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Merely upon ballistic report about the bullet recovered does not match with the gun, credible and reliable deposition of PW1 & PW2 cannot be rejected; Supreme Court

The SC on July 6, 2021 {Rakesh and another vs. State of U.P. and another} held that having gone through the entire depositions of PW1 & PW2 and even the cross examination of the aforesaid two witnesses, it is of the firm opinion that both, PW1 & PW2 are trustworthy and reliable witnesses. It was held that there may be some minor contradictions, however, as held by the Court in catena of decisions earlier, minor contradictions which do not go to the root of the matter and/or such contradictions are not material contradictions, the evidence of such witnesses cannot be brushed aside and/or disbelieved.

It was also observed by the Bench, comprising of Justice M.R. Shah and Justice D.Y. Chandrachud that now so far as the submission on behalf of the accused that as per the ballistic report the bullet found did not match with the gun recovered, it is submitted by the prosecution that as held by this Court in the case of Himanshu Mohan Rai v. State of U.P., (2017) 4 SCC 161, in a case where the ballistic report is contrary to the evidence of the witnesses, but the statements of the witnesses have inspired the confidence of the Court and have been held to be credible and reliable, then such a contradiction between the ballistic report and the credible evidence of a witness cannot be the basis of rejecting the evidence of a witness. 

Therefore, the SC held that at the most, it can be said that the gun recovered by the police from the accused may not have been used for killing and therefore the recovery of the actual weapon used for killing can be ignored and it is to be treated as if there is no recovery at all. It was further held that for convicting an accused recovery of the weapon used in commission of offence is not a sine qua non. It was held that it is not possible to reject the credible ocular evidence of PW1 & PW2 – eye witnesses who witnessed the shooting. It was held that it has no bearing on credibility of deposition of PW1 & PW2 that A1 shot deceased with a gun, particularly as it is corroborated by bullet in the body and also stands corroborated by the testimony of PW2 & PW5. Therefore, it was held that merely because the ballistic report shows that the bullet recovered does not match with the gun recovered, it is not possible to reject the credible and reliable deposition of PW1 & PW2.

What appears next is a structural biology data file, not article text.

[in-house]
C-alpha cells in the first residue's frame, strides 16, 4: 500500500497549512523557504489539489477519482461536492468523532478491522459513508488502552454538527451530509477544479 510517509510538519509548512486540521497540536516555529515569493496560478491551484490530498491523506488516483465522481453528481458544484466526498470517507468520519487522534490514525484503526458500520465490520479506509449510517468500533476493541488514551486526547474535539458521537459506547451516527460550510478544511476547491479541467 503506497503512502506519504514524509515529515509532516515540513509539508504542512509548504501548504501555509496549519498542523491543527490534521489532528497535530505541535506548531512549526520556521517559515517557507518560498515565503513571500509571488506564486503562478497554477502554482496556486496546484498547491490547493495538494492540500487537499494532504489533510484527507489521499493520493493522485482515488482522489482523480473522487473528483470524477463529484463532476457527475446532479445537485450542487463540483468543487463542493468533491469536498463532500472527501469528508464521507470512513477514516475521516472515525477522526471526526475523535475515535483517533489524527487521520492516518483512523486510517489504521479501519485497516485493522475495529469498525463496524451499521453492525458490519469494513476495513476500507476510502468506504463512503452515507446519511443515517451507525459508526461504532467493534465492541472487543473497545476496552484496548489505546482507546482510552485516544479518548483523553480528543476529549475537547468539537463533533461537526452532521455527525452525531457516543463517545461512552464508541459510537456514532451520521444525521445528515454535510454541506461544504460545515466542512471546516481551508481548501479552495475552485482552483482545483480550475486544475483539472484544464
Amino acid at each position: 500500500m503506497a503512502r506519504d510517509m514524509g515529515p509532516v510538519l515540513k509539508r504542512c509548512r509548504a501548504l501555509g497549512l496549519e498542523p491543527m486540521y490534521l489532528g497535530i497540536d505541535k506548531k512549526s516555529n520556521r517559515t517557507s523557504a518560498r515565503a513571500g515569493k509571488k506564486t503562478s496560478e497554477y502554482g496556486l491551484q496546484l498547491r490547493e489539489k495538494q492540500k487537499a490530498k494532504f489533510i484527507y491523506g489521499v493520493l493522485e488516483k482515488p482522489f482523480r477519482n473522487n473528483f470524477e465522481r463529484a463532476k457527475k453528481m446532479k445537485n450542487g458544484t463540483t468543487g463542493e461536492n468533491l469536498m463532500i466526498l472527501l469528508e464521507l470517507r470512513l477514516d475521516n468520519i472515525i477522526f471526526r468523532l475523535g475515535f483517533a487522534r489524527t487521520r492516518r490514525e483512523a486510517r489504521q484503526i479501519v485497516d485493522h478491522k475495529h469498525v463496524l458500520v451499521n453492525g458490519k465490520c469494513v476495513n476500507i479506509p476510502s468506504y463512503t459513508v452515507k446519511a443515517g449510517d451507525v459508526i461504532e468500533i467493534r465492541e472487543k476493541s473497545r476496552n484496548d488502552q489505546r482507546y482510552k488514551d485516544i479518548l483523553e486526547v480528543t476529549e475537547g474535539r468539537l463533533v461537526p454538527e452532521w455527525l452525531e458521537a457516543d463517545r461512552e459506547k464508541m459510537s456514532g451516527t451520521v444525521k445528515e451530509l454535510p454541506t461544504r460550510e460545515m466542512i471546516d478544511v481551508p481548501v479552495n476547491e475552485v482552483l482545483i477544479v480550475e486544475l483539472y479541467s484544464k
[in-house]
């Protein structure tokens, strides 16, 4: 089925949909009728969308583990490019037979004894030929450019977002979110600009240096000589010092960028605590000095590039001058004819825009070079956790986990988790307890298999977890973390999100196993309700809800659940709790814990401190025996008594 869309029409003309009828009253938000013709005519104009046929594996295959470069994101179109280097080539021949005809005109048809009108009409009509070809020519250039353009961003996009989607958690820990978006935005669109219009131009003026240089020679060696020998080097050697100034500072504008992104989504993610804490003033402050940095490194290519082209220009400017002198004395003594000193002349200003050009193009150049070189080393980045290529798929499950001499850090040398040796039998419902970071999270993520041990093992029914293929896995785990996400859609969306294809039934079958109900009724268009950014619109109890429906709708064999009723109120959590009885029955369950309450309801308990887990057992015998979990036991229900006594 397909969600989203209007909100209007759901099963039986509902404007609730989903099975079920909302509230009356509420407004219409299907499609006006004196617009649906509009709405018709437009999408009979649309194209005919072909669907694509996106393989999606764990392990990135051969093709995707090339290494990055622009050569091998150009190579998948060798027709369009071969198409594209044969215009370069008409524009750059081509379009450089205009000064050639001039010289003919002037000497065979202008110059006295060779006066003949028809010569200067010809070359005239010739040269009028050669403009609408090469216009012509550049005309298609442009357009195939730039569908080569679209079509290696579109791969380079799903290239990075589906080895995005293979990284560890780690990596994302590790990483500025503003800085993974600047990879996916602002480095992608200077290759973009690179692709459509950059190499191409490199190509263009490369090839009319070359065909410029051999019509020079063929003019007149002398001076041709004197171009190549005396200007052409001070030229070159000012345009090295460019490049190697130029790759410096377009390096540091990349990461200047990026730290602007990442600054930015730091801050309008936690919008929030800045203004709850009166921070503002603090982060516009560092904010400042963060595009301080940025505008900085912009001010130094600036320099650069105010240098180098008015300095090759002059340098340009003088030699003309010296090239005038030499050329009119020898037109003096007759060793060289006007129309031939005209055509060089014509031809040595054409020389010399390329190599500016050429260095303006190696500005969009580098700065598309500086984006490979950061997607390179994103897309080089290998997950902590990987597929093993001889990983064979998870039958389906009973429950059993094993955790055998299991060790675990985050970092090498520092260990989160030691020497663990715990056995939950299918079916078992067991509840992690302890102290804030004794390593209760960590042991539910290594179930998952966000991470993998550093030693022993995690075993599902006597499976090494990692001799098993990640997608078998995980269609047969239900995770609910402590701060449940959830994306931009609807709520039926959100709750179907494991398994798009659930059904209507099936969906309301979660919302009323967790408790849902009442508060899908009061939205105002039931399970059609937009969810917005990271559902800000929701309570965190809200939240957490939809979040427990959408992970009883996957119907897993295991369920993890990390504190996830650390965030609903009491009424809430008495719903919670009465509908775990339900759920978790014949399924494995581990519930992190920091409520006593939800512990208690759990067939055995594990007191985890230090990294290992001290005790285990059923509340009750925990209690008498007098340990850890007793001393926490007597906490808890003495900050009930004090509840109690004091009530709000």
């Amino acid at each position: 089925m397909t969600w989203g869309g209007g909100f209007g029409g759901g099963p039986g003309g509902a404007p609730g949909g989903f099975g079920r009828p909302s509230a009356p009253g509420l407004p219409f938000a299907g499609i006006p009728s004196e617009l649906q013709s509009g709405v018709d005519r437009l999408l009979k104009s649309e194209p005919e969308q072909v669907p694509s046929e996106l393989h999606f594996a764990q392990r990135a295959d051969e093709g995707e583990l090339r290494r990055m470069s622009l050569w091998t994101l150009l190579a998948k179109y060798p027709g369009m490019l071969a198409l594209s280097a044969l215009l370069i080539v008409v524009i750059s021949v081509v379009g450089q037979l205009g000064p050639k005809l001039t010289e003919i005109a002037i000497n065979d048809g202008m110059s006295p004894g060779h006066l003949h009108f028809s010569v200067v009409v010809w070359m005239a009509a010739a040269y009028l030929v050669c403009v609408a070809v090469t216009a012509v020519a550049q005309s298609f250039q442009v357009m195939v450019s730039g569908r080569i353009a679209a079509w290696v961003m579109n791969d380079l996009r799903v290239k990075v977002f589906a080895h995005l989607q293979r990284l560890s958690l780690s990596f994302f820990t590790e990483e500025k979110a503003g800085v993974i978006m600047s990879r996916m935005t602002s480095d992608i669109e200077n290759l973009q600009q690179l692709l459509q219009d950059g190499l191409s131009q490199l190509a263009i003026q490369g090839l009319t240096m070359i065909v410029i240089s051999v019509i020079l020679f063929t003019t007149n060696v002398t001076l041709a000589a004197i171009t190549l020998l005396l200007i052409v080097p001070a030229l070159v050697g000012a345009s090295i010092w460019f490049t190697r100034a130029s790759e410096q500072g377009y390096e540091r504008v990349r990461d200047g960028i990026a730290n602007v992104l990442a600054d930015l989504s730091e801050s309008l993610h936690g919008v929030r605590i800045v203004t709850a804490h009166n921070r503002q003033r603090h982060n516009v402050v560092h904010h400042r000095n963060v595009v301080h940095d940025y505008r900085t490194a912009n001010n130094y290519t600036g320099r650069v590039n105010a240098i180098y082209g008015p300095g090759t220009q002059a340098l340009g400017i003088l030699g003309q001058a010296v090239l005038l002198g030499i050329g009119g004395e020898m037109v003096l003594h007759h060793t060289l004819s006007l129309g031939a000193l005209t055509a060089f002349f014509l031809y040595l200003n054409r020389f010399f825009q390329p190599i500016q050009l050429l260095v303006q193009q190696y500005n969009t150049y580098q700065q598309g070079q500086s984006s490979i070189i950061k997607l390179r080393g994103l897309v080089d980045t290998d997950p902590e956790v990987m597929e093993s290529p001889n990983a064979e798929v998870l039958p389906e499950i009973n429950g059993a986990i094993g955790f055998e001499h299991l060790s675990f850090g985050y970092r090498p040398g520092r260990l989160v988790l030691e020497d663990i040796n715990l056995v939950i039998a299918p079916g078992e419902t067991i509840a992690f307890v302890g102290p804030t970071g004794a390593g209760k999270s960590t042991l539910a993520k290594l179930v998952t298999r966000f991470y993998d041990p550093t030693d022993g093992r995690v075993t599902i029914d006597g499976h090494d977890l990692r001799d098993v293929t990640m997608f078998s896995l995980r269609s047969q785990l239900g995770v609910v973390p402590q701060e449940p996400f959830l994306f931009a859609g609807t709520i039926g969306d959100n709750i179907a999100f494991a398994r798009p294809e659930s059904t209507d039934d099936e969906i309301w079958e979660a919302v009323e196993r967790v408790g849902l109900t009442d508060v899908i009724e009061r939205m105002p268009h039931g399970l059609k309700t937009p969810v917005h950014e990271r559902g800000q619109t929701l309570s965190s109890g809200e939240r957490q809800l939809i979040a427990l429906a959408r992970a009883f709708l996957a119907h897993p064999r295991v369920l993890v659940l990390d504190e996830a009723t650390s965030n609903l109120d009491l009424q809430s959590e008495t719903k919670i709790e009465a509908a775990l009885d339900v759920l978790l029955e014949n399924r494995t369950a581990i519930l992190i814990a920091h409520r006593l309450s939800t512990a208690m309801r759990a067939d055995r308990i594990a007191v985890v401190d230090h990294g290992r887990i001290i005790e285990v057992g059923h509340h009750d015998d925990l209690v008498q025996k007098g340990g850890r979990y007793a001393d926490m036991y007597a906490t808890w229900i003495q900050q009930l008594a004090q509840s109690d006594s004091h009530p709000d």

The Court further held that now so far as the submission on behalf of the defence that PW2 stated that he reached the spot subsequently after he received the message is concerned, what is required to appreciate and consider the evidence as a whole. It was held that when a specific question was asked to him that in the statement before the police, he stated that he reached subsequently, PW2 has specifically denied the same and he has categorically stated that no such statement was given by him to the police and he does not know how such a statement was recorded in his statement. It was held that no question has been asked by the defence to the person/IO who recorded the statement of PW2. It was held that considering the entire deposition as a whole, it is of the opinion that the prosecution has been successful in proving the presence of PW1 & PW2 at the time and place of incident. It was held that they are found to be trustworthy and reliable.

In view of the above and for the reasons stated above, the SC held that no interference of this Court is called for. It was further held that the learned trial Court and the High Court have rightly convicted the accused for the offence punishable under Section 302 r/w 34 of the IPC. Under the circumstances, the appeal failed and was accordingly dismissed by the SC.

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